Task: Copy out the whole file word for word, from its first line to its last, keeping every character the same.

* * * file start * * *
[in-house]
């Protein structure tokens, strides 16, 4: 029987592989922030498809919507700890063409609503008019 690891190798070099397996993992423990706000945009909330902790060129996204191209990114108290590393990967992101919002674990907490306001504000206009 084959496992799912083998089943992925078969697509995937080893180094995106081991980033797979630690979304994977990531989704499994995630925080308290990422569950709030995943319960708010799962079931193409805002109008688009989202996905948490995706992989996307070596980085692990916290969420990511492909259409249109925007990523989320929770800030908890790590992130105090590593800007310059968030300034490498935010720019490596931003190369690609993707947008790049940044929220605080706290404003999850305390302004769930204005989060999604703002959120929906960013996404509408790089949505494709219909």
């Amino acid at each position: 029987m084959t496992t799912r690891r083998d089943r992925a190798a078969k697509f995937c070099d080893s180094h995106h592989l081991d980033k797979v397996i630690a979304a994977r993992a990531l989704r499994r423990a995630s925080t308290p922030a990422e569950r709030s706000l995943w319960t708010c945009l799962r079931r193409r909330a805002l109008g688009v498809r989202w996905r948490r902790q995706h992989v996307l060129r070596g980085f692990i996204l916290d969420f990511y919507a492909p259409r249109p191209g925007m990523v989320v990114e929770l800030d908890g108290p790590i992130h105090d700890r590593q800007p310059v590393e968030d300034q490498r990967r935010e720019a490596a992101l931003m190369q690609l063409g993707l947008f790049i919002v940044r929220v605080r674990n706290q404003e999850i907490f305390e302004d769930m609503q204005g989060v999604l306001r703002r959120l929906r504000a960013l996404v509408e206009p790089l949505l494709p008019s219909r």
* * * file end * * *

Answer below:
[in-house]
């Protein structure tokens, strides 16, 4: 029987592989922030498809919507700890063409609503008019 690891190798070099397996993992423990706000945009909330902790060129996204191209990114108290590393990967992101919002674990907490306001504000206009 084959496992799912083998089943992925078969697509995937080893180094995106081991980033797979630690979304994977990531989704499994995630925080308290990422569950709030995943319960708010799962079931193409805002109008688009989202996905948490995706992989996307070596980085692990916290969420990511492909259409249109925007990523989320929770800030908890790590992130105090590593800007310059968030300034490498935010720019490596931003190369690609993707947008790049940044929220605080706290404003999850305390302004769930204005989060999604703002959120929906960013996404509408790089949505494709219909």
């Amino acid at each position: 029987m084959t496992t799912r690891r083998d089943r992925a190798a078969k697509f995937c070099d080893s180094h995106h592989l081991d980033k797979v397996i630690a979304a994977r993992a990531l989704r499994r423990a995630s925080t308290p922030a990422e569950r709030s706000l995943w319960t708010c945009l799962r079931r193409r909330a805002l109008g688009v498809r989202w996905r948490r902790q995706h992989v996307l060129r070596g980085f692990i996204l916290d969420f990511y919507a492909p259409r249109p191209g925007m990523v989320v990114e929770l800030d908890g108290p790590i992130h105090d700890r590593q800007p310059v590393e968030d300034q490498r990967r935010e720019a490596a992101l931003m190369q690609l063409g993707l947008f790049i919002v940044r929220v605080r674990n706290q404003e999850i907490f305390e302004d769930m609503q204005g989060v999604l306001r703002r959120l929906r504000a960013l996404v509408e206009p790089l949505l494709p008019s219909r």